Center for Conservation of Carnivores in Africa
The world's fastest land animal, the sleek and long-legged cheetah is losing its race for survival. Historically, cheetahs ranged widely throughout Africa and Asia, dating back to the Great Ice Age. Today, fewer than 8,000 cheetahs inhabit a broad section of Africa, including areas of North Africa, the Sahel, and the eastern and southern parts of the continent. Over the past 50 years, cheetahs have become extinct in at least 13 countries. Their two remaining strongholds are in Kenya and Tanzania in East Africa, as well as Namibia and Botswana in southern Africa. Although the species faces different problems throughout its various geographic range, loss of habitat, ranchers killing animals, poaching and competition with large predators are killing off the remaining cheetahs. Furthermore, cheetahs are difficult big cats to breed in captivity. The global cheetah population's lack of genetic diversity makes it more susceptible to ecological and environmental changes and disease threats.
St. Louis Interest
Since 1974, the Saint Louis Zoo has been a leader in cheetah research and captive breeding. Unlike other big cats, the cheetah has very different breeding and behavioral practices. What began as an interest in discovering what makes these animals so selective in mating has now become an international cooperative effort to link captive breeding programs with research and protection in cheetah range countries.
The Zoo's cheetah breeding program has already successfully produced over 60 captive-bred offspring, but more research and a stronger link between in situ (in its natural habitat) and ex situ (outside its natural habitat) efforts are needed to create similar successes for threatened cheetahs in the wild.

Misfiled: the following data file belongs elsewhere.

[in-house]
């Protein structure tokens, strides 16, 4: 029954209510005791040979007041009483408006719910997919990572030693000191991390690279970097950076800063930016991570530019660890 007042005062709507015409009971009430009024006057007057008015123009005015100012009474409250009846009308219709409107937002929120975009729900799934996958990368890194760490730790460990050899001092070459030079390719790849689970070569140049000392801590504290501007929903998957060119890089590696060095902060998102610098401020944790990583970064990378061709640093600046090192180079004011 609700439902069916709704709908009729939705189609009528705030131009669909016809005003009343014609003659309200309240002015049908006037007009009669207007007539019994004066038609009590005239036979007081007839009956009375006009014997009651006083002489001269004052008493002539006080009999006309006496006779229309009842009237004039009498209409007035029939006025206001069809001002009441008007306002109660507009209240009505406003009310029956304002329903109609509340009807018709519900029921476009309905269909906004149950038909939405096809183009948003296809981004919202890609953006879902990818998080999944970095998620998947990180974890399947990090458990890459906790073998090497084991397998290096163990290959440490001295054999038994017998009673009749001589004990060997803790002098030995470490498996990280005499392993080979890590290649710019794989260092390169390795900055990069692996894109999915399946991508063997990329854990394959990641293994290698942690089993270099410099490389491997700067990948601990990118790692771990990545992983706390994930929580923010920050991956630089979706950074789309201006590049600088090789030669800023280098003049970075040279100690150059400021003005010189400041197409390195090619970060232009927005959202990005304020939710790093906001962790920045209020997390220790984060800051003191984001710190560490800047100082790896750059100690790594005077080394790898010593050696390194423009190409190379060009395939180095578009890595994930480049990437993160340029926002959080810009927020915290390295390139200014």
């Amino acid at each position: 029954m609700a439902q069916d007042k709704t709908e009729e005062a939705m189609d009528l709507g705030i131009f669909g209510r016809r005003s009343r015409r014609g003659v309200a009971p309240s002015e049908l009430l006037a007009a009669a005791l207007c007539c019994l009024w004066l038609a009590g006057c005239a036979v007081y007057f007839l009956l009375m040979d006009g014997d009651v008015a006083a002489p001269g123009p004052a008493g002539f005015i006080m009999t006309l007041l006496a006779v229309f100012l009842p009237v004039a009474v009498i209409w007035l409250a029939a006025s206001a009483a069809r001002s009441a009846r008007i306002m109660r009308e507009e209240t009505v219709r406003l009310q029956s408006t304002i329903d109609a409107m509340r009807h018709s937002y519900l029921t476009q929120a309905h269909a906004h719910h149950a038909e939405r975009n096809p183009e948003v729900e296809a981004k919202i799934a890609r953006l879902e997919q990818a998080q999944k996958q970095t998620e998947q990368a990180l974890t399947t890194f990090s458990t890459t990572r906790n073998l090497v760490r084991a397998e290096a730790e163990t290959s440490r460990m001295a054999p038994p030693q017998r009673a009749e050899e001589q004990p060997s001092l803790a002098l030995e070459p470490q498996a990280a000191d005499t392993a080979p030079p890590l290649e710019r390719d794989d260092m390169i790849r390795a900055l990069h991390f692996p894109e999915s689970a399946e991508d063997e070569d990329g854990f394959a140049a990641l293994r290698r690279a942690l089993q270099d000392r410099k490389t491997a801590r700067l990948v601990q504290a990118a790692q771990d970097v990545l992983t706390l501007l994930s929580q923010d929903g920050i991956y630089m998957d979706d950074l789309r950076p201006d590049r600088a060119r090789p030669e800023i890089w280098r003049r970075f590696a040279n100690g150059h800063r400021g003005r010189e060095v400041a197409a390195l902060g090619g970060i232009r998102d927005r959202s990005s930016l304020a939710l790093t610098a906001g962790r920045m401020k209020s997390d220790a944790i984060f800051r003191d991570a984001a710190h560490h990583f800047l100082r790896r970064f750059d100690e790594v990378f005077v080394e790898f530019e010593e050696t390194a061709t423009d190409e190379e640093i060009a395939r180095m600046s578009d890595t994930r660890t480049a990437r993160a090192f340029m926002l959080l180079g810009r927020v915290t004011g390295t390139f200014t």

Because of this, the Zoo has expanded its conservation efforts to include other large carnivores, for example, the lion and African painted dog, which have an impact on cheetah survival and play a critical role in maintaining a balanced environment.
Our goals are to educate the public and other stakeholders on matters relating to the cheetahs, lions and African painted dogs. We also seek to support sound scientific research and to develop programs in east and southern Africa so that the future of these carnivores will be one of survival, not extinction.
The Center's priorities are developing effective large carnivore census techniques, efforts to reduce livestock conflict, conservation of carnivores outside protected areas, managing veterinary and health issues, and education programs relating to carnivore conservation in Africa.
The Center has expanded its census and monitoring efforts to include all 35 carnivore species in Tanzania. In addition, the Center is teaming up with researchers and project managers in Botswana and Namibia to promote the conservation of cheetahs and other carnivores through research, awareness and community participation in these range countries.
The Center will continue to support the International Union for Conservation of Nature (IUCN) Cat Specialist Group, Ruaha Carnivore Project, and the Range Wide Conservation Program for Cheetah and Wild Dogs, through its participation in future research efforts and workshops. Strategies include educating people living near carnivores about their basic ecology, importance as species in the ecosystem, and livestock and game management.
In addition, the Center will continue to participate in the Association of Zoos and Aquariums' Cheetah, Lion, and African Painted Dog Species Survival Plans (SSP). The SSP is a program designed to manage genetically healthy populations of these species in North America. This genetic reserve of carnivores may provide insurance for wild populations in the future. In addition to its breeding efforts, the Zoo has a long history of carnivore research projects. One such project, a cheetah mate choice study, was designed to test whether female cheetahs can determine relatedness of males by investigating the male's urine scents to ultimately select the best genetic partner. The results of this study may provide cheetah managers with another tool to enhance captive reproduction.